Answer: 106 years (from Andy Never Enough)

In 2016, Andy reviewed Nguyen et al’s paper looking at paediatric critical procedures in the ED. The article was a retrospective chart review of every paediatric attendance that required a resuscitation cubicle in three Victoria hospitals in 2013. Of almost 55,000 attendances, only 37 required any form of critical procedure – approximately 7 per 10,000 presentation.

83% of doctors working at the campuses in the study did not perform a single critical paediatric procedure. At the time Andy was working part time in the hospital and may have seen no more than 20 children a week. He reckoned it could take him 17 months to perform a single critical procedure. 

Andy quotes Ross Hofmeyr who suggests clinicians need to perform 75 intubations a year to maintain their competency and calculated it would take him 106 years to get just get to 75 intubations (Ed: what a statistic!)

Question 2

Preparing for major trauma is a vital pre-patient step, and improvisation can be key. How does Shane say you can improvise a bite block for a Le Fort II/III fracture?

Answer: Use a few tongue depressors taped together! (from Shane Broderick’s Professionals Prepare Properly)

Shane talks us through his approach to preparing for trauma. Quoting his Cian McDermott he tells us that “professionals prepare properly”. He lays out a series of superb tips, with number 5 being “better to be looking at it than looking for it” (aka check and recheck equipment). And when you can’t find it, can you improvise? Shane says, “No McKesson bite blocks for your Le fort II/III? No problem! Use a few tongue depressors taped together (Thanks to Jason van der Velde).”

Question 3

Kids love talking about poo, as do paediatricians! But if you have a sibling with Hirschsprung’s Disease, how much more likely then the general population are you to have it too?

Answer: Siblings of children with Hirschprung’s Disease are 200 times more likely than the general population to have Hirschprung’s; 4% vs. 0.02% (from the post Hirschprung’s Disease by Peter Tormey)

Question 4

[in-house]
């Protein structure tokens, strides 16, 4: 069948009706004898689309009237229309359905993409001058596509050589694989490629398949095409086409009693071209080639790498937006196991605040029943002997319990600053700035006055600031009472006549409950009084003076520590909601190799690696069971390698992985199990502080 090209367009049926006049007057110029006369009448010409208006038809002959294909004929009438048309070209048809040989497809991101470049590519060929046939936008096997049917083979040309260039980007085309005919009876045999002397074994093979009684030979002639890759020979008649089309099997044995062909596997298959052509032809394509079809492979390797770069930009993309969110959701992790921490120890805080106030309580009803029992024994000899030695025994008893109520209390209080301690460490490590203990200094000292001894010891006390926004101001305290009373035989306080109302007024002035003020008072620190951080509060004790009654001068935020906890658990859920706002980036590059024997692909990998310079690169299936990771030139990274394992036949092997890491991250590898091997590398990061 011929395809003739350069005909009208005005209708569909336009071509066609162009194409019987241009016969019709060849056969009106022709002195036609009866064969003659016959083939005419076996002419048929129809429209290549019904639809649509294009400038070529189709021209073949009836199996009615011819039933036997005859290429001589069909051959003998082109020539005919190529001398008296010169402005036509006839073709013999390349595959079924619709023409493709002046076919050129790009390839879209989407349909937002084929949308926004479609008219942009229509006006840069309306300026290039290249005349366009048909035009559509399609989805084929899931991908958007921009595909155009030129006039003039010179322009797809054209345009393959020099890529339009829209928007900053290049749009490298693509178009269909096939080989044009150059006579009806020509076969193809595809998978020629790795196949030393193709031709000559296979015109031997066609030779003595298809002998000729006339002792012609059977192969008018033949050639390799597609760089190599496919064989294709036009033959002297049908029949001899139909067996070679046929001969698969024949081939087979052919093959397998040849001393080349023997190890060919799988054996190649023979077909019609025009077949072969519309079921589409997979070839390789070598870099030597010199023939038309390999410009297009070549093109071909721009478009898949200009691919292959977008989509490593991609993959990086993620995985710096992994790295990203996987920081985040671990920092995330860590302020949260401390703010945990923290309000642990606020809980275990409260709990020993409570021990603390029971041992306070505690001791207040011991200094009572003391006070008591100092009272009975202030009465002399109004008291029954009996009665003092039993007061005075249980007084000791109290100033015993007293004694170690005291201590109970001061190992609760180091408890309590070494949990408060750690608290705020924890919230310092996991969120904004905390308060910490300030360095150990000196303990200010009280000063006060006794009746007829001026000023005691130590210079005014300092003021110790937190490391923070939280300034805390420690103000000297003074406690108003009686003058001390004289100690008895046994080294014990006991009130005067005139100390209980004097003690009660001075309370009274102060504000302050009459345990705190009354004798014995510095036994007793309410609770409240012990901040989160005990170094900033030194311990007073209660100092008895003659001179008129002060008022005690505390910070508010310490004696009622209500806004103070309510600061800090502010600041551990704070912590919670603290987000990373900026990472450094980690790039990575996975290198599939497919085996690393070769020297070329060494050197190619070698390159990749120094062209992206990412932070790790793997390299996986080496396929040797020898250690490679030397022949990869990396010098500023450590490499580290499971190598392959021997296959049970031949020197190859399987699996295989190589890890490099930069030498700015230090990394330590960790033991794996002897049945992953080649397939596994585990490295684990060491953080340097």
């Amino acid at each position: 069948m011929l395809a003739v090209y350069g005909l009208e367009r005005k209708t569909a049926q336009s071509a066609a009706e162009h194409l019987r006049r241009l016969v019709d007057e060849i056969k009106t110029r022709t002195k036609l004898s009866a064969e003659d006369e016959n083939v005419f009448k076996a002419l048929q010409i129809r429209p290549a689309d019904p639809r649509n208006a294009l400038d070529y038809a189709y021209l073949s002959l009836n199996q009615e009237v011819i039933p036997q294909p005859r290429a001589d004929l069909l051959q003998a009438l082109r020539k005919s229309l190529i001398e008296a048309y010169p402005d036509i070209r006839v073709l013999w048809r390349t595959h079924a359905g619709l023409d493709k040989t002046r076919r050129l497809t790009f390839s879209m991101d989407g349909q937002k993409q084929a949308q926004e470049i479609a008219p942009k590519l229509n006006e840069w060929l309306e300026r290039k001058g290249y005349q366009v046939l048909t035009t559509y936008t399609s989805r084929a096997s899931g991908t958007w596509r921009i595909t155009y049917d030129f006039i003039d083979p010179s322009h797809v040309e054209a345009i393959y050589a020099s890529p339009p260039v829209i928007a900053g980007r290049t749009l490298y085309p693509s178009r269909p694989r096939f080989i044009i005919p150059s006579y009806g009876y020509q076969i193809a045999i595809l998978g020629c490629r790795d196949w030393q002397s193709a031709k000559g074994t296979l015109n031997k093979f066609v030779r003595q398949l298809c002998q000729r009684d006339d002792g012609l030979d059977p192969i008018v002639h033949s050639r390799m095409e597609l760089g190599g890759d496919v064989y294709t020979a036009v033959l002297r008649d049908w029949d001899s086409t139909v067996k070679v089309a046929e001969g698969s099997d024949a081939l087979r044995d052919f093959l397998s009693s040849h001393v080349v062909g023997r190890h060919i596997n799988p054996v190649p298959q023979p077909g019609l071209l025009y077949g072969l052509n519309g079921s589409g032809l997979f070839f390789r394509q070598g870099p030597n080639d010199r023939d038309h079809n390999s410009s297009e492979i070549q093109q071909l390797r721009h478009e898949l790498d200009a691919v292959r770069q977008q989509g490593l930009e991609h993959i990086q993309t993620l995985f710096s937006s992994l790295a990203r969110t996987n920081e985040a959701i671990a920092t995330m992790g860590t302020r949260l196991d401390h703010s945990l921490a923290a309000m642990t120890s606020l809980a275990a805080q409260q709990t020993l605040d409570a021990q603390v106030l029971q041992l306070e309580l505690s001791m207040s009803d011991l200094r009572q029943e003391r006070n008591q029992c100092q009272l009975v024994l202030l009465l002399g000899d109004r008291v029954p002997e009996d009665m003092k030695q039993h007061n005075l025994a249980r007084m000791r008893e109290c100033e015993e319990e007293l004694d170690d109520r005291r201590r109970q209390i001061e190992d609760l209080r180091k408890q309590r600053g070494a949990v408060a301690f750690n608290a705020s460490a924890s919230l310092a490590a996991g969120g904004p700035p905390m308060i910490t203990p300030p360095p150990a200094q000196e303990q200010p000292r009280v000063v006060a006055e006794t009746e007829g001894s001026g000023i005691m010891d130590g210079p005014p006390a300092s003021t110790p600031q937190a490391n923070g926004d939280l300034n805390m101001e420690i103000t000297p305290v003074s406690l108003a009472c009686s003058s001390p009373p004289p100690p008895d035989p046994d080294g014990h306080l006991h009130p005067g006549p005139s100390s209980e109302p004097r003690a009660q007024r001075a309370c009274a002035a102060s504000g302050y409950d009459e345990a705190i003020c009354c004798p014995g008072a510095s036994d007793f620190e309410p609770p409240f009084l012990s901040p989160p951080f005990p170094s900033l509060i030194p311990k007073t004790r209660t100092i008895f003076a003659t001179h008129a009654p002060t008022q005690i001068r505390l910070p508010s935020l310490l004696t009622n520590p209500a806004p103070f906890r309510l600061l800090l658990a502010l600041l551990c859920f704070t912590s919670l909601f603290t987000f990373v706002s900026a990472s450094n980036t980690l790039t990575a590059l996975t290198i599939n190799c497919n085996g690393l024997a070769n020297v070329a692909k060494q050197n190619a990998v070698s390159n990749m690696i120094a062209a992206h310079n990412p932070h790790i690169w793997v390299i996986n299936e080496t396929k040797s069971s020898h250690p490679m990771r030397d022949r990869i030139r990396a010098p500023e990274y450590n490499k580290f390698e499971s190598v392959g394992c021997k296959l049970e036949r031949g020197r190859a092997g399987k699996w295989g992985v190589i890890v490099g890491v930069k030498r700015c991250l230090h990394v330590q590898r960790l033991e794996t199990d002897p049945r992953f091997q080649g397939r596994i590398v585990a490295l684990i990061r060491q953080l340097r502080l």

General David Morrison AO (Retd), an outspoken opponent of gender bias and discrimination, gave a talk on workplace bullying and harassment. Andy uses General Morrison’s talk to discuss bullying in the workplace: discrimination, unjustified criticism, verbal threats, undue pressure and having jokes made at someone’s expense. Which heroic duo does Andy say characterise ‘defenders’ in the bullying arena?

Answer: Hermione and Ron (from the post Playground behaviour – in adults)

This is such an important post. Andy concludes with “It is okay to speak up and speak out. If you witness bullying, in any off its forms, it is your moral duty to pluck up the courage of Neville Longbottom and stand up for what is right.”

Question 5

At DFTB 2019 Russ and Cian demonstrated how useful POCUS can be. What favourite snack can help you to do a supra-pubic aspiration?

Answer: Toast! (from the post POCUS: Russ Horowitz and Cian McDemott at DFTB19)

Question 6

And finally, our Christmas question. In 2016, the Journal of Happiness published an article entitled, “What makes a merry Christmas?” But, what does make a merry Christmas?

Answer: we are happier when our Christmas plans involve family or faith and less happy when spending money and receiving gifts is the overwhelming aim. (from the post Happy Holidays!)

And that’s our cue to wish you a wonderful festive season and safe and healthy 2021.

from the DFTB team x